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Anna Rosenberg * 1894

Sievekingplatz 1 Ziviljustizgebäude (Hamburg-Mitte, Neustadt)

JG. 1894

further stumbling stones in Sievekingplatz 1 Ziviljustizgebäude:
Heinrich Basch, Paul Blumenthal, Franz Daus, Dr. Hermann Moritz Falk, Hermann Feiner, Richard Hoffmann, Kurt (Curt) Ledien, Lambert Leopold, Wilhelm Prochownick, Alfred Rinteln, Walter Rudolphi, Leonhard Stein

Anna Rosenberg, born on 29 Oct. 1894 in Elmshorn, deported on 25 Oct. 1941 to Lodz, deported further on 10 May 1942 to Chelmno

Office worker at the Hamburg Regional Court (Landgericht)

Anna Rosenberg’s parents were the secondary raw materials dealer John Rosenberg and his wife Henriette, née Mendel. In her hometown of Elmshorn, she attended the girls’ secondary school until age 15. Afterward, she was trained in stenography and typing as well as general office work in her father’s business. After her parents had relocated their residence to Hamburg in Sept. 1911, she was a stenographer and office worker with different Hamburg companies as well the Imperial Shipyard (Kaiserliche Werft) in Bruges/Belgium. In response to an application in which she described herself "as a perfect stenographer and extremely skilled typist in all systems,” she was hired as an office worker (stenographer) with the Hamburg Regional Court as of 1 Dec. 1924. From 1 Aug. 1925 until 15 Dec. 1928, she was posted to the Regional Justice Administration, where she attended to drafting notices concerning clemency matters. Afterward, she was once again employed at the Regional Court in the criminal justice building.

According to colleagues, after the assumption of power by the Nazis, Anna Rosenberg, who had been a member of the German Social Democratic Party (SPD) in 1929/30, apparently spoke out against the "national uprising” ("nationale Erhebung”), "making jokes when others were humming the Horst Wessel Lied.” Even though she had left – probably for tax reasons since she had to support her widowed mother – the German-Israelitic Community in 1928, she professed the Jewish faith in the questionnaire concerning the "Law for the Restoration of the Professional Civil Service” ("Gesetz zur Wiederherstellung des Berufsbeamtentums”). On 24 July 1933, the Hamburg senator for the judiciary, Curt Rothenberger, terminated her employment relationship due to her Jewish descent in accordance with Sec. 3 of that law as of 31 August.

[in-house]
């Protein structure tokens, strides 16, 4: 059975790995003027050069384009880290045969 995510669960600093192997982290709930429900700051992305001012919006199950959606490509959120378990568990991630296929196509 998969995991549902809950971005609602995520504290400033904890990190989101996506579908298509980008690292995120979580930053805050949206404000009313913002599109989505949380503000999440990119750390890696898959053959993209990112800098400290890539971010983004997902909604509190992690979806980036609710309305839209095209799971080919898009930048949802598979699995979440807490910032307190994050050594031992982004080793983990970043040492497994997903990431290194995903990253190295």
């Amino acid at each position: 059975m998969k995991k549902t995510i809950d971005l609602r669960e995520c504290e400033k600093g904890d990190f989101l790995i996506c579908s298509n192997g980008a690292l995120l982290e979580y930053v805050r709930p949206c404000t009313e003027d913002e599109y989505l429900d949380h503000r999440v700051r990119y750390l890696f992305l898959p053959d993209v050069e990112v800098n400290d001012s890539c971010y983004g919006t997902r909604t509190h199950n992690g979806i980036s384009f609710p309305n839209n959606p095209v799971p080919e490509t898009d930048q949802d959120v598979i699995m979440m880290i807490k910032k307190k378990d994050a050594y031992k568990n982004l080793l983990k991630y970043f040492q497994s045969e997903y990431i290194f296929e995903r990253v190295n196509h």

In the period ensuing, Anna Rosenberg probably found employment as a stenographer with Jewish companies. By Oct. 1939 at the latest, she was working for Dr. Manfred Zadik, who had been banned from practicing his profession like all Jewish lawyers, working since then – until his emigration at the end of Feb. 1941 – as one of seven [Hamburg] "Jewish legal advisers” (Konsulenten) authorized for legal consultation and representation required by Jews. When Dr. Zadik relocated his law office from the city center to his house in Othmarschen, she also resided with him and his wife. After Zadik’s "auxiliary,” Dr. Ernst Kaufmann, also a former lawyer, had been appointed a "legal adviser,” she worked as an office employee for him.

On the first Hamburg transport on 25 Oct.1941, Anna Rosenberg was deported to Lodz. In May 1942, when the transports to the Chelmno extermination camp were assembled, she too received a "departure order” ("Ausreise-Aufforderung”). In a letter dated 3 May 1941, she asked for an exemption from the "departure order” since she was doing "work in gardens and fields” at a daily pay of 2.20 RM. Since this was not a budgeted job, her request was turned down. On 10 May 1942, she was transported to Chelmno, where she was probably murdered in the gas vans immediately upon arrival.

Anna Rosenberg’s siblings, too, became victims of the Shoah. Her brother Julius Rosenberg and his wife Edith, née Scherer, were also deported to Lodz on 25 Oct. 1941. Her sister Friederike Stork was deported with her husband Siegfried Stork to Minsk on 8 Nov. 1941.

Even though "entered in the birth register under the first name of ‘Anna’ on this day,” Anna Rosenberg’s first name is indicated in the Hamburg deportation list of 1941 and in the Memorial Books as "Aenne” or "Aenne Alma,” respectively.

Translator: Erwin Fink
Kindly supported by the Hermann Reemtsma Stiftung, Hamburg.

Stand: October 2018
© Heiko Morisse

Quellen: Staatsarchiv Hamburg, 241-1 I Justizverwaltung I, 2212; Staatsarchiv Hamburg, 241-2 Jus-tizverwaltung-Personalakten, Abl. 2002/01 Rosenberg, Anna; Staatsarchiv Hamburg, 552-1 Jüdische Gemeinden, 992e 2, Bd. 1 und 2; Staatsarchiv Hamburg, 552-1 Jüdische Gemeinden, Kultussteuer-kartei; Hamburger jüdische Opfer des Nationalsozialismus, Gedenkbuch, Hamburg 1995, S. 346, 348, 403; Onlineversion des Gedenkbuchs des Bundesarchivs – Opfer der Verfolgung der Juden unter der nationalsozialistischen Gewaltherrschaft in Deutschland 1933-1945; United States Holocaust Memori-al Museum, RG 15.083, 300/520-521; Staatsarchiv Hamburg, 351-11 Amt für Wiedergutmachung, 7552 (zu Julius Rosenberg)

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